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With the following response header:

HTTP/1.0 200 OK
Content-Type: video/mp4
Content-Length: 3294545
Connection: keep-alive
Date: Thu, 30 May 2013 21:17:34 GMT
x-amz-meta-s3cmd-attrs: uid:501/gname:staff/uname:americanyak/gid:20/mode:33
    152/mtime:1368215923/atime:1369948577/ctime:1
    369948245
Cache-Control: no-transform,public,max-age=31536000,s-maxage=31536000
Expires: Fri, 30 May 2014 00:00:00 GMT
Last-Modified: Thu, 30 May 2013 21:16:39 GMT
ETag: "b524b3f434581a1c2daff863cf201540"
Accept-Ranges: bytes
Server: AmazonS3
Age: 1309
Via: 1.0 33c069541cbb3f6e68de8056c044d86e.cloudfront.net (CloudFront)
X-Cache: Hit from cloudfront
X-Amz-Cf-Id: oeZ3EzRFAZggWpgqIbObtJH_MdyrGLMsdxUU3amupI5rkq7sbXPt4A==

What am I missing? Why is this not caching?

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1 Answer 1

https://forums.aws.amazon.com/thread.jspa?threadID=124998

Hello,

While we are aware of the issue with range request HTTP/1.0 206 responses and Chrome, we cannot provide an ETA for a fix. Since this issue is specific to range requests, an immediate workaround is to disable range requests on your origin server if this is possible for your use case.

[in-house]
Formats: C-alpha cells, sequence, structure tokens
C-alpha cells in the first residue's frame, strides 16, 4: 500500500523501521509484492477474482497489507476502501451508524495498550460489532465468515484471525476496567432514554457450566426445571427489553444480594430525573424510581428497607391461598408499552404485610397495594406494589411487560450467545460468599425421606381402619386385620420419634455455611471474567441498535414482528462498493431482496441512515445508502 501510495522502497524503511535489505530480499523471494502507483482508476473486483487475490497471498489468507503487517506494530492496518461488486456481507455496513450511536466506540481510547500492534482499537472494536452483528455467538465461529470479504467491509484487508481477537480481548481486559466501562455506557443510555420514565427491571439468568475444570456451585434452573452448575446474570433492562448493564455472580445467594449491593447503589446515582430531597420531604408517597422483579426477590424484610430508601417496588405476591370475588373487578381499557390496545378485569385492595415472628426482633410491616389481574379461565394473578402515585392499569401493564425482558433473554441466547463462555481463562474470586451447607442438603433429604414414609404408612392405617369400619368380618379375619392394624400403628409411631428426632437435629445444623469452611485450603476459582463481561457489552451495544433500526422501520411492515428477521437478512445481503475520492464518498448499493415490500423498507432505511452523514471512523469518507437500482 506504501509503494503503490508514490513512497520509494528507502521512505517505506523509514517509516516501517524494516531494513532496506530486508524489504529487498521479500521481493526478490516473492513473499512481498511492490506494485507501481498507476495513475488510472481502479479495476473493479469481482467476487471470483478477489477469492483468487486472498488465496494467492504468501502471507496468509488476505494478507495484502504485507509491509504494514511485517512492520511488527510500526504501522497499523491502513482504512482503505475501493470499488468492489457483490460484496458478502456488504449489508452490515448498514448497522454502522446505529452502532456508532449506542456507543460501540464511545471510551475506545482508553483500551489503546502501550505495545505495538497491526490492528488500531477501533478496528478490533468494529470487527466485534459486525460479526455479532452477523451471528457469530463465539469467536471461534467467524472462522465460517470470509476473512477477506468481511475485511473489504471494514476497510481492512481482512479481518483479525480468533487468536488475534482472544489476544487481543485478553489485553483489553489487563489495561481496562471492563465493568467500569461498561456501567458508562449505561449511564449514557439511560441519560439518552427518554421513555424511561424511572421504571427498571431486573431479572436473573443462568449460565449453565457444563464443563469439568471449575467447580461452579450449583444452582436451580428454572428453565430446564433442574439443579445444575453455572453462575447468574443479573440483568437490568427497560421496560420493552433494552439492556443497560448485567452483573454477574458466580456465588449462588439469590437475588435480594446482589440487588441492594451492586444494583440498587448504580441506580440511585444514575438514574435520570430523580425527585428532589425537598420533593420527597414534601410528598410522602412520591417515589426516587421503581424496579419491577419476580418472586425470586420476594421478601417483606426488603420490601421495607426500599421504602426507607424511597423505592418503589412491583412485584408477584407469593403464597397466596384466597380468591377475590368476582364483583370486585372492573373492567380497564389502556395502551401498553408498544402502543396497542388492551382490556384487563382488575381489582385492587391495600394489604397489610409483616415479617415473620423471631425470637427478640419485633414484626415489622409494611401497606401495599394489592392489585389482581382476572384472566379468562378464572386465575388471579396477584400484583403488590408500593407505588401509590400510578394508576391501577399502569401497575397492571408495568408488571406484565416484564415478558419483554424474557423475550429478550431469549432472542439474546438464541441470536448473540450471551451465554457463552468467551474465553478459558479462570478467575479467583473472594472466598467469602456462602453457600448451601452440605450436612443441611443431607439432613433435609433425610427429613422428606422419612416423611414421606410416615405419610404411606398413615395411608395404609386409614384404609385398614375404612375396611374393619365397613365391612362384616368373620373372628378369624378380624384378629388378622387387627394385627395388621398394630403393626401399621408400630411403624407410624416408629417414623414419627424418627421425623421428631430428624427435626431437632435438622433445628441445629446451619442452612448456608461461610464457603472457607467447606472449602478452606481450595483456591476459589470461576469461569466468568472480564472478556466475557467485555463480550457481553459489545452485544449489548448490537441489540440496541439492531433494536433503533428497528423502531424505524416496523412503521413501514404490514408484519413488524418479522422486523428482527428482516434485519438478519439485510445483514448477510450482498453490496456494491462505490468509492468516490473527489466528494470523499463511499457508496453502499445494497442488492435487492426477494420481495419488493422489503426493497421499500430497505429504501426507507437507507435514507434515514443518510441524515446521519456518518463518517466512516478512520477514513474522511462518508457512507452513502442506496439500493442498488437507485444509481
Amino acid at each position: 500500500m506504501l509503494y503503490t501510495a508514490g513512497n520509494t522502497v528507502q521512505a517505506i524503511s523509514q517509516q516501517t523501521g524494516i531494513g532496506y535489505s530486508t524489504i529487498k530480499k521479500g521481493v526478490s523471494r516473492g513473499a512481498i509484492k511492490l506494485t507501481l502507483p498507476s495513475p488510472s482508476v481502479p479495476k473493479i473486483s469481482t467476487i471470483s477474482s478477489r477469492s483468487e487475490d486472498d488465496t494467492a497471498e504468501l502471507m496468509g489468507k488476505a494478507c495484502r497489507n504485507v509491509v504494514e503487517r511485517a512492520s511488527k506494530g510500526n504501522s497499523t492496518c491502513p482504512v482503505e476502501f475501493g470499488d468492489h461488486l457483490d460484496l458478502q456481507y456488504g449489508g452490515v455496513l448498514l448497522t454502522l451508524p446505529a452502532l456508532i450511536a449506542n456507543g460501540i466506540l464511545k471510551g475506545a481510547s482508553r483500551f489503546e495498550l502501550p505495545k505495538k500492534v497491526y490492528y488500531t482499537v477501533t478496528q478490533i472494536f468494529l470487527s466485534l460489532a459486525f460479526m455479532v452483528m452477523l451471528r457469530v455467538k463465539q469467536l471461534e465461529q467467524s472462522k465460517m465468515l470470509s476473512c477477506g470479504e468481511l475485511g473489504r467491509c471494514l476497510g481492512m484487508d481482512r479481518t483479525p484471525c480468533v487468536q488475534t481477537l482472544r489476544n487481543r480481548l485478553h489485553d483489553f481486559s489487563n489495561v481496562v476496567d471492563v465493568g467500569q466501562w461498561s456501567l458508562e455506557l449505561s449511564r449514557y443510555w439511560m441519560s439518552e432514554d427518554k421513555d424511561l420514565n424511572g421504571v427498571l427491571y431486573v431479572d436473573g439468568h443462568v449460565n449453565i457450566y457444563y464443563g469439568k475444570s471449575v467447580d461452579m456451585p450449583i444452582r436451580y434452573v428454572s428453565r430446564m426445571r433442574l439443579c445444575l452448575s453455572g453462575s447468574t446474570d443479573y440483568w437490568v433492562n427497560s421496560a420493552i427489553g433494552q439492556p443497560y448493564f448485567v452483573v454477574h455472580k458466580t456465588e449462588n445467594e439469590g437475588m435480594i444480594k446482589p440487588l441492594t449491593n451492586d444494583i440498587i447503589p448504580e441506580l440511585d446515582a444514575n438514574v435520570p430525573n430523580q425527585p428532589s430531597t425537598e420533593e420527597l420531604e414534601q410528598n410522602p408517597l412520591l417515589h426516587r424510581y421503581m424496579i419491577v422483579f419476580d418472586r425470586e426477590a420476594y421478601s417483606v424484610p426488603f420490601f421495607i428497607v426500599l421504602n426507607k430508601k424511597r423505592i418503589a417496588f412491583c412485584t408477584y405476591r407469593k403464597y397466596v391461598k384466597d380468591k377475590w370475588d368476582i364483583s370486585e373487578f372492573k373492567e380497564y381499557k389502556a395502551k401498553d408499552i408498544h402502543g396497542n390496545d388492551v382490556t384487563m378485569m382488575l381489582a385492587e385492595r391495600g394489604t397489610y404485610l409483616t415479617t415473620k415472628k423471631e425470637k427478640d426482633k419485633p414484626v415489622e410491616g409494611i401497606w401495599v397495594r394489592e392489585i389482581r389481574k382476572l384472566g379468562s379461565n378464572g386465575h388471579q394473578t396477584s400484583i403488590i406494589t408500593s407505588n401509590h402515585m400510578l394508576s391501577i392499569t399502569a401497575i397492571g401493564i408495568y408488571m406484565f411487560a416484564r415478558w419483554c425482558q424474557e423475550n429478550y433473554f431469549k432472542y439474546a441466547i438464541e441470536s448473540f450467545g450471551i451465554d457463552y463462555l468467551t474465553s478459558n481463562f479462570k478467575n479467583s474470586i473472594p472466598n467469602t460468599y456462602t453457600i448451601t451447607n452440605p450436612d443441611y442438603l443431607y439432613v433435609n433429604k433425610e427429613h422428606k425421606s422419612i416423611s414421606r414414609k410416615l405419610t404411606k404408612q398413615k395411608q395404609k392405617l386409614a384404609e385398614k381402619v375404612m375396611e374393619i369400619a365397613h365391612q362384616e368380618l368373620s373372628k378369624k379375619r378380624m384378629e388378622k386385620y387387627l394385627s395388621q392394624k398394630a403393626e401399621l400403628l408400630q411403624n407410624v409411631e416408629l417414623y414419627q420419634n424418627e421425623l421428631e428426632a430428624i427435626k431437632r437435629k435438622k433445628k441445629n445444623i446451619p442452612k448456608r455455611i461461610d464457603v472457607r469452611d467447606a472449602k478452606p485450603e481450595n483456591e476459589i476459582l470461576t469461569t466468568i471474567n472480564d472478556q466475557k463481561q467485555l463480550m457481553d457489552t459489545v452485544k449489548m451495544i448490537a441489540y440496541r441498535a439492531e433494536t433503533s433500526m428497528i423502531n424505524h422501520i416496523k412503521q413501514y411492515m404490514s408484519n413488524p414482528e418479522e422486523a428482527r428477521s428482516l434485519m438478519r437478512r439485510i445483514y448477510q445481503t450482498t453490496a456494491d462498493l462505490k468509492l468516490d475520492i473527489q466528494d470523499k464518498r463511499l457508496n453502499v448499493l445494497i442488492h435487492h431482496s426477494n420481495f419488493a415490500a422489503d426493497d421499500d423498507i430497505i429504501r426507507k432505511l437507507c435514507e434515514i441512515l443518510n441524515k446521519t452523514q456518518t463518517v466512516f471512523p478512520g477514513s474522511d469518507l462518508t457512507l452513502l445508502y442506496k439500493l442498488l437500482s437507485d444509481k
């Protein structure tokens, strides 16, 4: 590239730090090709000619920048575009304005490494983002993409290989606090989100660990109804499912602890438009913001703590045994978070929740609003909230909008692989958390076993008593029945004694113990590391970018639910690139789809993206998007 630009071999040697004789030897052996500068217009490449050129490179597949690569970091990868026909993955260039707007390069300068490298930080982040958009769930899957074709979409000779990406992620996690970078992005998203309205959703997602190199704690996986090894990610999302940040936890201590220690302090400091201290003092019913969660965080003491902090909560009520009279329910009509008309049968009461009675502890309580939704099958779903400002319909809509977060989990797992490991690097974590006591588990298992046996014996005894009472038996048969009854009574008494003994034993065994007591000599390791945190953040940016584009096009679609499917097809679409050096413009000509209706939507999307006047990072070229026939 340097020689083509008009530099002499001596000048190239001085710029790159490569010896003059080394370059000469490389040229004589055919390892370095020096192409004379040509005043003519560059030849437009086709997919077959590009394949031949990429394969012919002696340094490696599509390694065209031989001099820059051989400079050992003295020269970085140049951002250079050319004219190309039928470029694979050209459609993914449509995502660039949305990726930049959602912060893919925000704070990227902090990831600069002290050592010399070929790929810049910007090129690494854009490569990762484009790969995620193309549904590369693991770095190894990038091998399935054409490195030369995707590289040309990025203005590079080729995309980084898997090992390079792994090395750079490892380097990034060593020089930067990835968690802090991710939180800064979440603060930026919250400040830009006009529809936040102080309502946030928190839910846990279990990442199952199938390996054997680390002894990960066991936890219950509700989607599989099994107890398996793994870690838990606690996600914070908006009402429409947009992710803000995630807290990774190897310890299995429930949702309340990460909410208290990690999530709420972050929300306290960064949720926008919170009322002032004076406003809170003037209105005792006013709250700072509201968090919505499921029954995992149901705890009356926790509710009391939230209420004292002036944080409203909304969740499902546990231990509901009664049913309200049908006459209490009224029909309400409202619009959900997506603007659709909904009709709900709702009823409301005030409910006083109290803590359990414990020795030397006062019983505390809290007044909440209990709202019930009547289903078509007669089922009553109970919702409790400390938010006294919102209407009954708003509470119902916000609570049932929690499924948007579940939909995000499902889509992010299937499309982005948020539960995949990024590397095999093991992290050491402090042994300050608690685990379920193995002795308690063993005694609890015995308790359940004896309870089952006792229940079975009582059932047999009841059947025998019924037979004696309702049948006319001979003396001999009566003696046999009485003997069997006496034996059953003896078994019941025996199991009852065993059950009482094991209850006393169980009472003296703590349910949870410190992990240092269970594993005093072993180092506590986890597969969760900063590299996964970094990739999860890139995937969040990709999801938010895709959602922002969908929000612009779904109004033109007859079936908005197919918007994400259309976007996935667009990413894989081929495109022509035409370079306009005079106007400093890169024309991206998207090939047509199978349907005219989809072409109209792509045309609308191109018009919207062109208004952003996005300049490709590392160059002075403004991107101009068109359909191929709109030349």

It is also worth mentioning that multiple web proxy and cache application vendors have using HTTP/1.0 as a de facto standard for many years, so you will probably sporadically get similar reports from your end users using Chrome, but not other browsers such as Firefox or Safari. For example, here is a discussion between a Chrome developer on the mailing list for the popular Squid web cache about a similar report: http://www.squid-cache.org/mail-archive/squid-dev/201204/0113.html I am not saying that always returning HTTP/1.0 will stick around forever, but it is fairly common in real world situations today.

We are working on a fix for the future.

Regards,

Matt J

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They could implement HTTP/1.1. It's only 14 years old now! –  Michael Hampton May 30 '13 at 23:18

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